How Data Impacts Performance - The Broken Tap Chronicle, Part 2
In Part I of The Broken Tap Chronicle, using the analogy of a home water system we explained the importance of having a solidly built network of technology and processes to improve data confidence. We suggested that when it came to fixing things around the house, homeowners were often too busy to promptly attend to specialist projects such as a broken tap and it would be easier to simply ‘call a plumber’.
Similarly, making use of trusted third party service providers can help free up valuable time in any business. This helps provide a powerful focus by facilitating the CFO and finance team's ability to better support the operational team, which ultimately drives performance. And while the importance of having strong systems and processes in place is an easy concept to understand, the question is, how exactly does it all fit together and how can we improve the quality of data to positively influence bottom line performance?
The recording data entry to initiate a transaction on an ERP system is usually the starting point for the current and historical flow of information in any business. Information is stored and aggregated to facilitate reporting in meaningful ways and therefore being able to measure and monitor ERP data sets becomes critical in any attempt to use information to drive the business forward.
While the percentage can vary depending on the source, according to Gartner up to 75% of ERP implementations fail.
Statistics suggest most organisations struggle with their ERP. To overcome this, the starting point in any business would be with the selection, set-up and implementation of an appropriate ERP system and the ability to improve the system along the way to ensure your ERP works as it should.
Aligning your business with an ERP specialist, rich in implementation methodology, can help remedy a poor implementation.
B. Budgeting and Forecasting
Whereas ERP data relates to the past, budgeting and forecasting data tends to focus on the future and understanding uncertainty.
For some organisations, planning is a key enabler of performance and is often used to catapult the business from A to B.
In establishing a budget, management will be keen to understand the key drivers of performance and make sure they have the ability to monitor and measure performance by establishing benchmark targets.
As illustrated on Figure 1, information should flow through an organisation in a seamless way. In order to maximise performance, businesses require a robust infrastructure and intelligent systems and modelling.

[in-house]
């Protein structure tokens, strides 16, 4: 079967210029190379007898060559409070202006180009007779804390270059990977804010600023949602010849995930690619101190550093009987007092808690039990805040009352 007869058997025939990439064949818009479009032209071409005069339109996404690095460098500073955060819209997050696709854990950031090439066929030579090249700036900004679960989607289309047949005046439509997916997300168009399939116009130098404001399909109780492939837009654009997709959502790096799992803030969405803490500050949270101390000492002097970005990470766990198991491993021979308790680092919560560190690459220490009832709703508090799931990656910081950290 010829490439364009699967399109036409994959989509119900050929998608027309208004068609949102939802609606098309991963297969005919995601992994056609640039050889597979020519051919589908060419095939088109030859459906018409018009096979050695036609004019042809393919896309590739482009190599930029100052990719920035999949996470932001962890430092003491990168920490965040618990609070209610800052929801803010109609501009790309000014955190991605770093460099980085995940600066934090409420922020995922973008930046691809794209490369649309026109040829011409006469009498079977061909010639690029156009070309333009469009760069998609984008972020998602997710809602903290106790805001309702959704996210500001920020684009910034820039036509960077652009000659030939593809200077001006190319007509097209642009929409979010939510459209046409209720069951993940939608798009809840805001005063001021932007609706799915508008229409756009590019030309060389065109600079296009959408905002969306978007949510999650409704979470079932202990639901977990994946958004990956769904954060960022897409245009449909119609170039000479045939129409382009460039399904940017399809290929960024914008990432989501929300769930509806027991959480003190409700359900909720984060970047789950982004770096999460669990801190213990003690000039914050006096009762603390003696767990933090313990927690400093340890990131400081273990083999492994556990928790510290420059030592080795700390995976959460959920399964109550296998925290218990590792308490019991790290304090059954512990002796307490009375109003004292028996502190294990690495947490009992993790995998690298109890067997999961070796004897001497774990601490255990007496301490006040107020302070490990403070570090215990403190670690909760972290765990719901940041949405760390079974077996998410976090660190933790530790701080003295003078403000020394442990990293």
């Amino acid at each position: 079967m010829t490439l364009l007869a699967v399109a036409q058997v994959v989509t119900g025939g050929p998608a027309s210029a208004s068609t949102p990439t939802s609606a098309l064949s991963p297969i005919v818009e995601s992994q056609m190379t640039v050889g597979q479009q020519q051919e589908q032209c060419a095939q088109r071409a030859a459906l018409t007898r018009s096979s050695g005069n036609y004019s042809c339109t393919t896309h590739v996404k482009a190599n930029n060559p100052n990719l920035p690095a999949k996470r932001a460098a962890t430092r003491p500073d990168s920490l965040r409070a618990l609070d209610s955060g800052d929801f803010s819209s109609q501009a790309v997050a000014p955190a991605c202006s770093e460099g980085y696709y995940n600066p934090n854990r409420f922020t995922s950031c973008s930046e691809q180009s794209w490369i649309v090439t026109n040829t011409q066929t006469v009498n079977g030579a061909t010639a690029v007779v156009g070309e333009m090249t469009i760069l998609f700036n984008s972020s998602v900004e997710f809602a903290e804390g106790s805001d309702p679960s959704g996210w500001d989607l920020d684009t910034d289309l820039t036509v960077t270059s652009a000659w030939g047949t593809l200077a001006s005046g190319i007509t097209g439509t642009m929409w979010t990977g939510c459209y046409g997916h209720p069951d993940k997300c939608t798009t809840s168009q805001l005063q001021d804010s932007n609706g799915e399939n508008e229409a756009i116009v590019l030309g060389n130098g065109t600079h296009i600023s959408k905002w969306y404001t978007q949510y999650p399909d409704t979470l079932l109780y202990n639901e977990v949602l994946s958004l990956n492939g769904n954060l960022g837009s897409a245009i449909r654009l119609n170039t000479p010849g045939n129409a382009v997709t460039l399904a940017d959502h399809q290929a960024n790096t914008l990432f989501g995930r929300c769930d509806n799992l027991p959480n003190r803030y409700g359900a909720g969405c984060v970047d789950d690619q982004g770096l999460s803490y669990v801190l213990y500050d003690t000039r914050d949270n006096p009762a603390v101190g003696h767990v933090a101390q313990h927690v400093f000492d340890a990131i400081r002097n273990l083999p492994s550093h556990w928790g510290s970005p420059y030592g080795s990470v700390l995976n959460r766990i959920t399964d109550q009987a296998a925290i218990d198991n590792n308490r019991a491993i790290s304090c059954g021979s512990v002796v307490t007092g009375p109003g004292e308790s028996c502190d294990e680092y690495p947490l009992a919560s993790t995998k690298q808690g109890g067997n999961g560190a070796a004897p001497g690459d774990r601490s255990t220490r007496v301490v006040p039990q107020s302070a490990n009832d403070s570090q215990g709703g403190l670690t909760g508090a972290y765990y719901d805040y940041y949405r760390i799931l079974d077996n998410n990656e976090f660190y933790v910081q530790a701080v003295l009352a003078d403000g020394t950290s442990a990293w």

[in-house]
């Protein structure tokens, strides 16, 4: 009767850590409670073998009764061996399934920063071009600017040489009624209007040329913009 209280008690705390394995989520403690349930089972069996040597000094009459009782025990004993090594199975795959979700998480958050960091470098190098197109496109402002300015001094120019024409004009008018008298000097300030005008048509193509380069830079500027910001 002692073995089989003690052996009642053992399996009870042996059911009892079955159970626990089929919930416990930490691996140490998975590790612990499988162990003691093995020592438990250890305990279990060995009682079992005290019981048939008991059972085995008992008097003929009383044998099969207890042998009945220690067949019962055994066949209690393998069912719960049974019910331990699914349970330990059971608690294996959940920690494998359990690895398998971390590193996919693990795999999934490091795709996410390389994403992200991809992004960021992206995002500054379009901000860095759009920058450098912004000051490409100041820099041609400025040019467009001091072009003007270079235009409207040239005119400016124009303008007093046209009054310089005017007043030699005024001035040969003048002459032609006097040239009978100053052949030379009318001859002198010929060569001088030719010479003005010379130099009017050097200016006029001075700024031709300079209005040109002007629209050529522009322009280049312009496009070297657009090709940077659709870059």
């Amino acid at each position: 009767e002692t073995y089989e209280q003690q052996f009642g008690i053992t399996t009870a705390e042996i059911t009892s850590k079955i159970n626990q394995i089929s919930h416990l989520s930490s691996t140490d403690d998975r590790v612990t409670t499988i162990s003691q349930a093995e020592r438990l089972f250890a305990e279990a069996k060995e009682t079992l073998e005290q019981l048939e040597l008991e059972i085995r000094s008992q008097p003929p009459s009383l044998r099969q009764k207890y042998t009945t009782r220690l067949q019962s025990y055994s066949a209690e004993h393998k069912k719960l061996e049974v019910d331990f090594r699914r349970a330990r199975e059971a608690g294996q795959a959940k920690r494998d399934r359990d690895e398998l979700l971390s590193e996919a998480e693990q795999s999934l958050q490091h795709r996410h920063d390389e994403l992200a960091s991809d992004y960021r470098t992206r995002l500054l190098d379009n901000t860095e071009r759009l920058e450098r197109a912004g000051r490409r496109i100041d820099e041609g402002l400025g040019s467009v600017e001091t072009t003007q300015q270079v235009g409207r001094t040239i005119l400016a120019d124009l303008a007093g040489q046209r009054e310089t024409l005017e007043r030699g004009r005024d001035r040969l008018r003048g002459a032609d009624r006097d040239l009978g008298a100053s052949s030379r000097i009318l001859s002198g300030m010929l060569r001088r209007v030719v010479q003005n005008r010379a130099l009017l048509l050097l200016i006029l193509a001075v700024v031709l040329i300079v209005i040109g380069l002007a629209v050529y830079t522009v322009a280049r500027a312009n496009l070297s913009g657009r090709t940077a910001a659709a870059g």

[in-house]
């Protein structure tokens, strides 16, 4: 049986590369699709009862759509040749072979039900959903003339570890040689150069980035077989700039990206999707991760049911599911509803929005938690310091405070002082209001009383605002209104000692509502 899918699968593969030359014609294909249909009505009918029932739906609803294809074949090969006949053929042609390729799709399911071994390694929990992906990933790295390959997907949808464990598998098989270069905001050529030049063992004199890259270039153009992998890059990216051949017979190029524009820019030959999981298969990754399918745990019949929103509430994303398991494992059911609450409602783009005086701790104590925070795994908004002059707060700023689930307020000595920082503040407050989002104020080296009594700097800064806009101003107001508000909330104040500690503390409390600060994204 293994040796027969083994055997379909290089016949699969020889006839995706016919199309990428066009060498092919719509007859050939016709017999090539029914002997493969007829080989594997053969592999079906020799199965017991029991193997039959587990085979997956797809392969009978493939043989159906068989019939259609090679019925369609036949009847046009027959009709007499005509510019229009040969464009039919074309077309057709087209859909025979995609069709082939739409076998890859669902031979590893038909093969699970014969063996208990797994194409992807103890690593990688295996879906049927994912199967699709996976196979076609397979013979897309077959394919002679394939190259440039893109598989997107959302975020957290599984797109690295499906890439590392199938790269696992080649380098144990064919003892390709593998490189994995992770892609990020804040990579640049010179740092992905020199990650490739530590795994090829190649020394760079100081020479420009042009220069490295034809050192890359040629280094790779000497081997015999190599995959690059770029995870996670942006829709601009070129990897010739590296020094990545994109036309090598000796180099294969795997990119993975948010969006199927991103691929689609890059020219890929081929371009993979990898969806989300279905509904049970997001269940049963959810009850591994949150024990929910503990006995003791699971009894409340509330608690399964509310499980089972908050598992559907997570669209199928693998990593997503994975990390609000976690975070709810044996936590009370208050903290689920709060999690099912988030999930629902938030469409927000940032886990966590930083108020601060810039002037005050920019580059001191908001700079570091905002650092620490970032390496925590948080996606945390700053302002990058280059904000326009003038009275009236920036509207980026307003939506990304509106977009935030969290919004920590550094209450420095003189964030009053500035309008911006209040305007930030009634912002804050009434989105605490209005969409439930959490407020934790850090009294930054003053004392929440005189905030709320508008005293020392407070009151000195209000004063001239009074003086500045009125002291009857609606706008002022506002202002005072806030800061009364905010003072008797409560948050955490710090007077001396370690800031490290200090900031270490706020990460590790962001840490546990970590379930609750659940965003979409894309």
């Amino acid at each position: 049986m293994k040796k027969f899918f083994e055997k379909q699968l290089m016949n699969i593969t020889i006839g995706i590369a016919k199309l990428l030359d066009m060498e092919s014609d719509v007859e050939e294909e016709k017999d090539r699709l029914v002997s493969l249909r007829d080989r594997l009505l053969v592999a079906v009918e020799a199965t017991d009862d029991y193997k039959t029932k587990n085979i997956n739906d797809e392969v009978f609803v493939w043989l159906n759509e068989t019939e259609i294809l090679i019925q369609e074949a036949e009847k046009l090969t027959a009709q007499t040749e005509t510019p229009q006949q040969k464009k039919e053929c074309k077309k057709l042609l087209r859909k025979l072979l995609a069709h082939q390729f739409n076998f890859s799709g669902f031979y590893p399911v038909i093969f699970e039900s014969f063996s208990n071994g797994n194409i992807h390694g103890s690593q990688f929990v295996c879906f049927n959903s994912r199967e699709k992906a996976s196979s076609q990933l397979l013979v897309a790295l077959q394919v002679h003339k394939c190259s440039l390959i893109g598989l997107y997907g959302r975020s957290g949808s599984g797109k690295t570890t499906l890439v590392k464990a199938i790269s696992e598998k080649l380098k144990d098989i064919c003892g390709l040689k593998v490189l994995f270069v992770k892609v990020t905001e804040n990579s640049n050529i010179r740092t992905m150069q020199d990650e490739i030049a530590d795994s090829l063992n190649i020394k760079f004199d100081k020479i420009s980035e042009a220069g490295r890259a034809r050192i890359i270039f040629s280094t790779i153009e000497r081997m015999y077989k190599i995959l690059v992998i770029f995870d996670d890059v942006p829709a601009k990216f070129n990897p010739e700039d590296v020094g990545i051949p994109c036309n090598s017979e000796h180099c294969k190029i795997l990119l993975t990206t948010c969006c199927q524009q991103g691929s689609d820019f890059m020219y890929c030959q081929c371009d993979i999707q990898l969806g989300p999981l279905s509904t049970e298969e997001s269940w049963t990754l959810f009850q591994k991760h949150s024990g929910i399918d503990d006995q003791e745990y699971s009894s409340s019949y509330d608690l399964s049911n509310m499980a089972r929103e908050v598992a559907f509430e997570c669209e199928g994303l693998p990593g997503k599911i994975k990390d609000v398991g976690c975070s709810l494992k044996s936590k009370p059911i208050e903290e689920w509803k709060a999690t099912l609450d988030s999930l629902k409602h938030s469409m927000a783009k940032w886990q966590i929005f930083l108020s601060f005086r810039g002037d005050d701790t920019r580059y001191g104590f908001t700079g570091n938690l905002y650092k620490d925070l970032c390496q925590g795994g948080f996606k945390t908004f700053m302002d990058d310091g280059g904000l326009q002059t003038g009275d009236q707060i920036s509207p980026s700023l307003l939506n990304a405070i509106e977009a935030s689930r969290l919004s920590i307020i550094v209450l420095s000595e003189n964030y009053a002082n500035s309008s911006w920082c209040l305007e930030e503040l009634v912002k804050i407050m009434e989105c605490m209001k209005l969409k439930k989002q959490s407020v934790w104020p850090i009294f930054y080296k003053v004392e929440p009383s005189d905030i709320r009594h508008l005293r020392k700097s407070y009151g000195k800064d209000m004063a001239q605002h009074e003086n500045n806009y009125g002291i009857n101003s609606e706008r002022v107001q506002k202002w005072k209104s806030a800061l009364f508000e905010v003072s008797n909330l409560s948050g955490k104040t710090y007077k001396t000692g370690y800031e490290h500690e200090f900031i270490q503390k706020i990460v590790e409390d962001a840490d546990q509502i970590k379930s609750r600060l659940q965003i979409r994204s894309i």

C. Business Intelligence
Making intelligent use of data presented in a visual way to make better decisions is the primary purpose of business intelligence.
Think of an intelligent dashboard in a pilot’s cockpit, all the information the pilots need in order to navigate the aircraft safely and on time. The dashboard makes use of data and presents critical information in a meaningful and easy-to-understand way.
Similarly, organisations build business models to help understand the drivers of value in the business and to help prepare a plan for generating revenues and profits. They make use of dashboards to provide unique views of the underlying data.
Building a business intelligence platform requires a specialised
skill set. Small design mistakes can have a major impact on decision making and making use of expert skills can help ensure data and modelling integrity.
D. Business Process Design
Optimising the flow of information in any organisation requires knowledge of the various
processes around which the business is built, and a bit of creativity. In a practical sense, schematic representation of these processes can really help one visualise the ‘flow’ of interactions and hence, information.
This would be a good place to start if you are looking to make process improvements in your business. However, for many, finding the time to document these processes and procedures - or attend to leakages in the flow of information - may be quite challenging for a host of reasons. The chief protagonist being the daily grind of the day-to-day activities and a lack of specialist in-house skills. In the case of a pilot navigating his aircraft, the importance of having accurate data as well as confidence in the data is quite obvious. Make a mistake and the consequences may well be fatal. Relating this back to your business, how confident are you about the accuracy of your data and do you have the necessary resources to attend to these issues with the urgency it deserves?
To read the thought provoking Part I of this article, please click on the link below
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